Eco­nomic down­turn im­per­ils the most vul­ner­a­ble cit­i­zens in the U.S.

Modern Healthcare - - NEWS -

Hard eco­nomic times put the most vul­ner­a­ble at risk

Notes on the news: A few ob­ser­va­tions about the lat­est CMS re­port on U.S. health­care spend­ing are in or­der. While the rate of growth re­mained low at 3.9% in 2010, that in­crease was still more than twice the gen­eral in­fla­tion rate, and to­tal spend­ing climbed to $2.6 tril­lion.

The re­port, pub­lished in the Jan­uary is­sue of Health Af­fairs, casts doubt on the cur­rent cost-re­strain­ing abil­ity of the na­tion. Just days be­fore the CMS is­sued its fig­ures, Amer­i­can Hos­pi­tal As­so­ci­a­tion sta­tis­tics showed com­mu­nity hos­pi­tals posted a record-break­ing mar­gin of 7.2% in 2010 with more than $52.9 bil­lion in to­tal prof­its (Jan. 9, p, 12). Those re­sults re­flect, at least in part, the prices charged by U.S. providers, which are the high­est in the world. For more on that, con­sult the com­par­a­tive price re­ports of the In­ter­na­tional Fed­er­a­tion of Health Plans. Here’s a link: bit.ly/ghnnke.

The most trou­bling as­pect of the lat­est news is that the CMS an­a­lysts at­trib­uted the slow­down to the ail­ing Amer­i­can econ­omy. They said con­sumers con­tin­ued to post­pone med­i­cal care. De­clin­ing pri­vate health in­sur­ance cov­er­age— some be­cause peo­ple have lost their jobs—and in­creased cost-shar­ing among em­ployer-based plans squeezed con­sumers suf­fer­ing from the ef­fects of the Great Re­ces­sion (or Lesser De­pres­sion). The prob­lem is that this hurts poor and mid­dle-in­come Amer­i­cans. The less-for­tu­nate may take a pass on needed treat­ment. They will even­tu­ally turn up in the hos­pi­tal or doc­tor’s of­fice acutely sick and as un­com­pen­sated-care or Med­i­caid cases.

And be­lated birth­day greet­ings to world-fa­mous the­o­ret­i­cal physi­cist Stephen Hawk­ing, who turned 70 about a week ago. Many peo­ple know him for his best-sell­ing book A Brief His­tory of Time.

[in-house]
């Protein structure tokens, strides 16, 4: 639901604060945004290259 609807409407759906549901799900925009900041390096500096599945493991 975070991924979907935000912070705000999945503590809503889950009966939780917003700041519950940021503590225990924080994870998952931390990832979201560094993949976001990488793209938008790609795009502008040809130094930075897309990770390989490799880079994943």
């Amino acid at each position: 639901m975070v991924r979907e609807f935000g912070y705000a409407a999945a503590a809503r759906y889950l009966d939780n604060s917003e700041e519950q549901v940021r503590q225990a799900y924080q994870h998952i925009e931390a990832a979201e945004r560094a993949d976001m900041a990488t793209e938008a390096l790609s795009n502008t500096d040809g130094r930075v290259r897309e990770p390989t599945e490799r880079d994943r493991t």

Hawk­ing takes more than a the­o­ret­i­cal in­ter­est in time. He is one of the world’s most high-pro­file suf­fer­ers of amy­otrophic lat­eral scle­ro­sis, com­monly known as Lou Gehrig’s dis­ease, and is con­fined to a wheel­chair, al­most com­pletely par­a­lyzed and un­able to speak with­out the aid of a voice syn­the­sizer. His longevity de­spite more than 40 years of af­flic­tion with ALS is ex­tra­or­di­nary.

We men­tion this be­cause in the mid-2009 health­care de­bate an In­vestor’s Busi­ness Daily editorial opined that a per­son as dis­abled as Hawk­ing “wouldn’t have a chance” as a pa­tient in Bri­tain’s National Health Ser­vice be­cause it would re­gard his life as “es­sen­tially worth­less.”

More than a few peo­ple noted that Hawk­ing is as Bri­tish as West­min­ster Abbey. He was born in the U.K., lives there, grad­u­ated from the Univer­sity of Ox­ford and taught at the Univer­sity of Cam­bridge, where he was named to a pro­fes­sor­ship once held by Isaac Newton. Af­ter the editorial was pub­lished, Hawk­ing told the U.K. news­pa­per the Guardian, “I wouldn’t be here to­day if it were not for the NHS. I have re­ceived a large amount of high-qual­ity treat­ment with­out which I would not have sur­vived.”

Amer­i­cans in this elec­tion year will again be bom­barded with as­ser­tions that health­care is wretched ev­ery­where else and that the U.S. is the best of all pos­si­ble med­i­cal worlds. The mis­in­for­ma­tion will be dis­sem­i­nated by peo­ple who will try to blot out the truth that the cit­i­zens of most other ad­vanced na­tions are guar­an­teed ac­cess to high-qual­ity care at far lower prices (see above) and do not go bank­rupt if they get sick. No coun­try’s sys­tem is per­fect, but many for­eign cit­i­zens en­joy out­comes and life spans ex­ceed­ing ours.

What do you think? Write us with your com­ments. Via e-mail, it’s mh­let­ters@modern­health­care; by fax, dial 312-280-3183.


Man­ag­ing Editor

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